There's a strong likelihood that the Supreme Court's six conservative justices would uphold the Mississippi law, a signal that would empower states to outlaw abortions even earlier in pregnancy, possibly overturning a federal norm that has lasted for over 50 years.

As previously reported by Charisma News and other news outlets, Mississippi has enacted a bill that prohibits abortions beyond 15 weeks of pregnancy.

After President Donald Trump nominated Neil Gorsuch, Brett Kavanaugh, and Amy Coney Barrett, the Supreme Court now has a 6-3 conservative majority. And because six of the nine justices on the court are allegedly conservative, this win is quite likely.

After almost two hours of deliberation on Wednesday, the six conservative justices, including three selected by former President Trump, hinted that Mississippi's law will be upheld. Roe and Casey enable states to limit but not prohibit abortions up to 24 weeks of pregnancy, at which time the fetus is no longer viable, Charisma noted.

A few snippets from the Justices' discourse

Trump appointee Justice Kavanaugh wondered whether the Supreme Court should stay out of the abortion controversy and allow states to make their own decisions.

"Why should this court be the arbiter rather than Congress, the state legislatures, state supreme courts, the people being able to resolve this? And there will be different answers in Mississippi and New York, different answers in Alabama than California," he was quoted as saying.

Chief Justice John Roberts, on the other hand, looked to want a less far-reaching decision that would preserve Mississippi's law but without expressly overruling Roe v. Wade and Planned Parenthood v. Casey.

"That may be what they're asking for, but the thing at issue before us today is 15 weeks," Roberts remarked, referencing specifically to Mississippi's plea to overturn the larger rulings as well as maintain its own legislation.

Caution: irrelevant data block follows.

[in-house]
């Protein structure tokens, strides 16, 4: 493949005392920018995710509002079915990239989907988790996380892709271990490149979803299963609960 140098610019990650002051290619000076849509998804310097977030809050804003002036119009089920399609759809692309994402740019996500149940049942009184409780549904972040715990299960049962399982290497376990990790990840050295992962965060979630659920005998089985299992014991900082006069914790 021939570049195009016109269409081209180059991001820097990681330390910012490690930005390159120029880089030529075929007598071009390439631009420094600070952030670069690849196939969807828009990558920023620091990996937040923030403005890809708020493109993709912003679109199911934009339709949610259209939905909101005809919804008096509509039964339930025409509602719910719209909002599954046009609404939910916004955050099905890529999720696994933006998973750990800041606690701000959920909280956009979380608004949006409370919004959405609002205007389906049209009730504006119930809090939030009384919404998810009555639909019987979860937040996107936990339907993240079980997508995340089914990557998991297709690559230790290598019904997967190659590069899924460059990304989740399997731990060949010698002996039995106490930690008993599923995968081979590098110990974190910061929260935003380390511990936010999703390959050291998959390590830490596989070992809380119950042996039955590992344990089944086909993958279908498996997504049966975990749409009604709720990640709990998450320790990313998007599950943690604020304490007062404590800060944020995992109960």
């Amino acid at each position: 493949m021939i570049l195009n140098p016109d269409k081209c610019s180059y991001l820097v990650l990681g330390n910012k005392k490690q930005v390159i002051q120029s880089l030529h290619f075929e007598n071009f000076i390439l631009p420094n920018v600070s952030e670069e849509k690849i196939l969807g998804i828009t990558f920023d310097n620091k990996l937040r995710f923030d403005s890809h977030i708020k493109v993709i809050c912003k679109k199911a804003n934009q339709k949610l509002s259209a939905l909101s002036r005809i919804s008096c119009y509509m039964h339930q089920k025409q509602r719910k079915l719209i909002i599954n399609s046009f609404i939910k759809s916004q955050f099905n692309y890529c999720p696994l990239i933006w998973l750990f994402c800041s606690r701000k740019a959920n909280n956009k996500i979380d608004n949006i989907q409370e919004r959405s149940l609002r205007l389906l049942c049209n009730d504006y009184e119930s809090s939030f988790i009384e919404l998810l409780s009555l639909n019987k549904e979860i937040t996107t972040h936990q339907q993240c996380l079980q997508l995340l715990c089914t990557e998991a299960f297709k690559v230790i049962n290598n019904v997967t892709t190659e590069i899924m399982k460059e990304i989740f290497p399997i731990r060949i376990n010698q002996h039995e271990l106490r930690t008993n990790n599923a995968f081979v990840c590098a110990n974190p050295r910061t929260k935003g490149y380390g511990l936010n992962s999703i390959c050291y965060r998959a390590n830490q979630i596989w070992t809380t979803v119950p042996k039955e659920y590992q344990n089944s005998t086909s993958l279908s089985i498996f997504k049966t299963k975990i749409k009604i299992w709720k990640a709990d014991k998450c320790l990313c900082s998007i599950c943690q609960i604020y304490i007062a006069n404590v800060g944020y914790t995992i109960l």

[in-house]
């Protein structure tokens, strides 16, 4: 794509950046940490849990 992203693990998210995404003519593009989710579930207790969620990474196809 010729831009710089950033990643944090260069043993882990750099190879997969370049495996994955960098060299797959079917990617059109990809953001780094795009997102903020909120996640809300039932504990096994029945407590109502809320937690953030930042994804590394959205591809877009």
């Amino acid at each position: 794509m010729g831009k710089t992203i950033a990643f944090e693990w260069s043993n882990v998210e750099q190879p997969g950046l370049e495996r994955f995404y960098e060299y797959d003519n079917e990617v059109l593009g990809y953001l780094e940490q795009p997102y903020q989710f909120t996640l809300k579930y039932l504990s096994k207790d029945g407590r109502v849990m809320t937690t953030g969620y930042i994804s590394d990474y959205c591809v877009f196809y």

But according to Justice Gorsuch, there is a possibility that the absence of a robust alternative to Roe and Casey might justify overruling them completely.

Gorsuch also reportedly questioned Solicitor General Elizabeth Prelogar, the Biden administration lawyer who is assisting the Mississippi clinic with its legal defense.

"You emphasized that if 15 weeks were approved, then we'd have cases about 12 and 10 and 8 and 6, and so my question is, is there a line in there that the government believes would be principled or not," he asked.

"I don't think there's any line that could be more principled than viability," Prelogar replied.

The justices reportedly appeared on the bench at 10 o'clock without a grin or a joke, maybe in acknowledgement of the seriousness of the matter at hand.

The opinions and votes of all nine justices on the abortion issue can be read here.

While deliberation was ongoing, hundreds of demonstrators gathered on the plaza outside the Supreme Court on Wednesday, chanting in support of and against the court's decision, the Associated Press reported.

The pro-abortion chant "Whose choice? My choice!" was reportedly opposed with "Hey hey, ho ho, Roe v. Wade has got to go."